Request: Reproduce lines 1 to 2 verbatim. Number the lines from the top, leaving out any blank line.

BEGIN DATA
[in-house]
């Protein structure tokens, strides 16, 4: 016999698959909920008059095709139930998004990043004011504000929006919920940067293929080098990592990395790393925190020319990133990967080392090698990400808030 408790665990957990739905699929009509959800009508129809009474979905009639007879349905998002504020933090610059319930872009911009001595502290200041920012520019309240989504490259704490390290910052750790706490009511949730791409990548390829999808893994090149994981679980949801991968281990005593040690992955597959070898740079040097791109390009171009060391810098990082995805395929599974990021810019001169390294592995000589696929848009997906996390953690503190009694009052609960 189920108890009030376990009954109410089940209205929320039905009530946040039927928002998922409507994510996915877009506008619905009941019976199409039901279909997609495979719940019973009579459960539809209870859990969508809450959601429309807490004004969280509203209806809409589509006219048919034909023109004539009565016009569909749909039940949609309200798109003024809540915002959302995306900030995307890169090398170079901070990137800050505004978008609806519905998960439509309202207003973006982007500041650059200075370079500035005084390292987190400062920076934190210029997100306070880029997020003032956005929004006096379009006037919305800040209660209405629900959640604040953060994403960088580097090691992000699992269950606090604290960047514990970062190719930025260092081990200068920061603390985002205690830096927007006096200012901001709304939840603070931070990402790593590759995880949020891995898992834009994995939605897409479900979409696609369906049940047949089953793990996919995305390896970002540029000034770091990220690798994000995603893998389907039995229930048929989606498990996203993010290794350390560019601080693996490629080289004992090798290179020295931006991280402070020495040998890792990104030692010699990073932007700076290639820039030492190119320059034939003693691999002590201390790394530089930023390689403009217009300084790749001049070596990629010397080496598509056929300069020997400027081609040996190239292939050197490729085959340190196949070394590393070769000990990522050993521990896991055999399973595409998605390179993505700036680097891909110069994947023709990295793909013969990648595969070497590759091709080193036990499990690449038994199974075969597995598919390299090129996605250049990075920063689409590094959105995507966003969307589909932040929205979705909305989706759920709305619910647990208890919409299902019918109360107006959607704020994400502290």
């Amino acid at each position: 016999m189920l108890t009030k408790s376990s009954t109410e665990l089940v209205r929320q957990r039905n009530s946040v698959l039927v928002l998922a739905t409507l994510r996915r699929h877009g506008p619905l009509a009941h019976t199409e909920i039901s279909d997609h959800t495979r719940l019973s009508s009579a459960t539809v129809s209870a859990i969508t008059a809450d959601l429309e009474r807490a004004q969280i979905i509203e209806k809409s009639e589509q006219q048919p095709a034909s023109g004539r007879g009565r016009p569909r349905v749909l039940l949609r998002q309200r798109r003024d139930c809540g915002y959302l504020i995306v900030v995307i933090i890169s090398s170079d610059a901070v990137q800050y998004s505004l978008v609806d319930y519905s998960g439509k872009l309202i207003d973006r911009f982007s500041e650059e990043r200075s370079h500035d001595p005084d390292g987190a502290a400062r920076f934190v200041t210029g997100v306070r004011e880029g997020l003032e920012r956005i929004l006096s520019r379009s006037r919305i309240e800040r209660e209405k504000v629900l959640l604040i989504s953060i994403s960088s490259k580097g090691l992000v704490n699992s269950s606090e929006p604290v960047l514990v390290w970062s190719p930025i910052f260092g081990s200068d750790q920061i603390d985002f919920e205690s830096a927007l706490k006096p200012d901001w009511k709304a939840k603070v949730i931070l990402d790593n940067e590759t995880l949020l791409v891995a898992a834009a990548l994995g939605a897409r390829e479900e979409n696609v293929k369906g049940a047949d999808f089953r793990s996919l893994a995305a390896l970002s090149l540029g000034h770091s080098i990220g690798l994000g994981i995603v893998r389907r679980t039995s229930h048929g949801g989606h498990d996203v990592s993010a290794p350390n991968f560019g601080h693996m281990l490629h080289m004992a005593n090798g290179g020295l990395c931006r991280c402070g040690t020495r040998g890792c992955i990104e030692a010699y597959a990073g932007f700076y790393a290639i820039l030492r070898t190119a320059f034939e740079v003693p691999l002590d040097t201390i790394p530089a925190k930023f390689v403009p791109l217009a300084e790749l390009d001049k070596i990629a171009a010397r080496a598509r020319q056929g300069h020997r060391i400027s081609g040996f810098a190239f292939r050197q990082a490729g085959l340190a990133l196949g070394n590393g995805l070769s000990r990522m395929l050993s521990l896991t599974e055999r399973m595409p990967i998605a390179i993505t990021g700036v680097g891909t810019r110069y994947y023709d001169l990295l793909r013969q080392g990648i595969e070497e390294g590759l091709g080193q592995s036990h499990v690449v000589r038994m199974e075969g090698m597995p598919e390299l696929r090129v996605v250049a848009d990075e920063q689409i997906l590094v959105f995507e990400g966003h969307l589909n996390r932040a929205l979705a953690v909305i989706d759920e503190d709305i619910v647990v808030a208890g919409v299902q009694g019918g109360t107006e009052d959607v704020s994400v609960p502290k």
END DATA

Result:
[in-house]
């Protein structure tokens, strides 16, 4: 016999698959909920008059095709139930998004990043004011504000929006919920940067293929080098990592990395790393925190020319990133990967080392090698990400808030 408790665990957990739905699929009509959800009508129809009474979905009639007879349905998002504020933090610059319930872009911009001595502290200041920012520019309240989504490259704490390290910052750790706490009511949730791409990548390829999808893994090149994981679980949801991968281990005593040690992955597959070898740079040097791109390009171009060391810098990082995805395929599974990021810019001169390294592995000589696929848009997906996390953690503190009694009052609960 189920108890009030376990009954109410089940209205929320039905009530946040039927928002998922409507994510996915877009506008619905009941019976199409039901279909997609495979719940019973009579459960539809209870859990969508809450959601429309807490004004969280509203209806809409589509006219048919034909023109004539009565016009569909749909039940949609309200798109003024809540915002959302995306900030995307890169090398170079901070990137800050505004978008609806519905998960439509309202207003973006982007500041650059200075370079500035005084390292987190400062920076934190210029997100306070880029997020003032956005929004006096379009006037919305800040209660209405629900959640604040953060994403960088580097090691992000699992269950606090604290960047514990970062190719930025260092081990200068920061603390985002205690830096927007006096200012901001709304939840603070931070990402790593590759995880949020891995898992834009994995939605897409479900979409696609369906049940047949089953793990996919995305390896970002540029000034770091990220690798994000995603893998389907039995229930048929989606498990996203993010290794350390560019601080693996490629080289004992090798290179020295931006991280402070020495040998890792990104030692010699990073932007700076290639820039030492190119320059034939003693691999002590201390790394530089930023390689403009217009300084790749001049070596990629010397080496598509056929300069020997400027081609040996190239292939050197490729085959340190196949070394590393070769000990990522050993521990896991055999399973595409998605390179993505700036680097891909110069994947023709990295793909013969990648595969070497590759091709080193036990499990690449038994199974075969597995598919390299090129996605250049990075920063689409590094959105995507966003969307589909932040929205979705909305989706759920709305619910647990208890919409299902019918109360107006959607704020994400502290």